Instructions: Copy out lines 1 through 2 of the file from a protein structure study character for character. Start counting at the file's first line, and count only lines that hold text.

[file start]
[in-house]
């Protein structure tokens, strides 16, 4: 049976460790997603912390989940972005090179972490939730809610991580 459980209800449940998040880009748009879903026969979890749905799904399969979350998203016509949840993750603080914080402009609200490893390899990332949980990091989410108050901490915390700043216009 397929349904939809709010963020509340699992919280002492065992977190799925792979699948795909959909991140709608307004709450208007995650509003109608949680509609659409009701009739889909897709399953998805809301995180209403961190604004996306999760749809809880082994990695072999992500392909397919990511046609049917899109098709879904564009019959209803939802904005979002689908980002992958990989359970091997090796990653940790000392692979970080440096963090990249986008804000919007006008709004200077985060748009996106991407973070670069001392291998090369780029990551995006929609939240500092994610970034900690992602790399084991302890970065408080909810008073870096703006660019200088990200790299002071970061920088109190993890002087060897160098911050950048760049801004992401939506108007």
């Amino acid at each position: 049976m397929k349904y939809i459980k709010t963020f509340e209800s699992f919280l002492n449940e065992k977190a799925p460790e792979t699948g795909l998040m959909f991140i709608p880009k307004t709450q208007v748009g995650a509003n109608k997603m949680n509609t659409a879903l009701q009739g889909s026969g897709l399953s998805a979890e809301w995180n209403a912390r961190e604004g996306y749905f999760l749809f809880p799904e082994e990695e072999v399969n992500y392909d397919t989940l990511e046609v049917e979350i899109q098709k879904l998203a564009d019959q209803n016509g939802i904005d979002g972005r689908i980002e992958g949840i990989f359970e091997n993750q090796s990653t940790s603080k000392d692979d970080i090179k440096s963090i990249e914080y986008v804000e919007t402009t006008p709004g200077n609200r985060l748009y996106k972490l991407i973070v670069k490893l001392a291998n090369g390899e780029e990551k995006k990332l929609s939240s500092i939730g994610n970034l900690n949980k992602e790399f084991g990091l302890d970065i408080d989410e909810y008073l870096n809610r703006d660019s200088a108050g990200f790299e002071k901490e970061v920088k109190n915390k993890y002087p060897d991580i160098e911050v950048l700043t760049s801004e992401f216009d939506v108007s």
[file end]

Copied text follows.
[in-house]
């Protein structure tokens, strides 16, 4: 049976460790997603912390989940972005090179972490939730809610991580 459980209800449940998040880009748009879903026969979890749905799904399969979350998203016509949840993750603080914080402009609200490893390899990332949980990091989410108050901490915390700043216009 397929349904939809709010963020509340699992919280002492065992977190799925792979699948795909959909991140709608307004709450208007995650509003109608949680509609659409009701009739889909897709399953998805809301995180209403961190604004996306999760749809809880082994990695072999992500392909397919990511046609049917899109098709879904564009019959209803939802904005979002689908980002992958990989359970091997090796990653940790000392692979970080440096963090990249986008804000919007006008709004200077985060748009996106991407973070670069001392291998090369780029990551995006929609939240500092994610970034900690992602790399084991302890970065408080909810008073870096703006660019200088990200790299002071970061920088109190993890002087060897160098911050950048760049801004992401939506108007």